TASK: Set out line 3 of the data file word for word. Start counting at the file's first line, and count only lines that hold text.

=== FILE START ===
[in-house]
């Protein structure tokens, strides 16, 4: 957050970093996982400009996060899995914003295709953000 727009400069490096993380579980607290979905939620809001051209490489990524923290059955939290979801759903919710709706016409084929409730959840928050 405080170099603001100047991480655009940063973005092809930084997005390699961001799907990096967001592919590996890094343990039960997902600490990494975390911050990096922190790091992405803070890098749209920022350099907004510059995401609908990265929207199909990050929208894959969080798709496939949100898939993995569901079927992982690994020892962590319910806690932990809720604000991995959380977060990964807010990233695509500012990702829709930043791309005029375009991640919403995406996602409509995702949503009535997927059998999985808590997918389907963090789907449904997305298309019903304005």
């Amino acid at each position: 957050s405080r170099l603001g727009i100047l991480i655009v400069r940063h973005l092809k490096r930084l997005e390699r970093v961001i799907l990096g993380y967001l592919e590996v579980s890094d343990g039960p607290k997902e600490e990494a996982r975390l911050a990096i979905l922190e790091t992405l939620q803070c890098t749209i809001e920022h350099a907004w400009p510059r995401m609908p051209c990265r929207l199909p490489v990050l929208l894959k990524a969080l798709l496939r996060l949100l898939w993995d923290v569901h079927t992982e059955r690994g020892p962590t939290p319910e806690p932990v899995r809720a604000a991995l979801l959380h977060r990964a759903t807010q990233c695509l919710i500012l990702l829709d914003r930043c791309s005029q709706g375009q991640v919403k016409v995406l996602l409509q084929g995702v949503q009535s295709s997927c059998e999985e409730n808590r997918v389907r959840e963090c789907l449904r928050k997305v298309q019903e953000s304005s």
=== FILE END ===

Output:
């Amino acid at each position: 957050s405080r170099l603001g727009i100047l991480i655009v400069r940063h973005l092809k490096r930084l997005e390699r970093v961001i799907l990096g993380y967001l592919e590996v579980s890094d343990g039960p607290k997902e600490e990494a996982r975390l911050a990096i979905l922190e790091t992405l939620q803070c890098t749209i809001e920022h350099a907004w400009p510059r995401m609908p051209c990265r929207l199909p490489v990050l929208l894959k990524a969080l798709l496939r996060l949100l898939w993995d923290v569901h079927t992982e059955r690994g020892p962590t939290p319910e806690p932990v899995r809720a604000a991995l979801l959380h977060r990964a759903t807010q990233c695509l919710i500012l990702l829709d914003r930043c791309s005029q709706g375009q991640v919403k016409v995406l996602l409509q084929g995702v949503q009535s295709s997927c059998e999985e409730n808590r997918v389907r959840e963090c789907l449904r928050k997305v298309q019903e953000s304005s």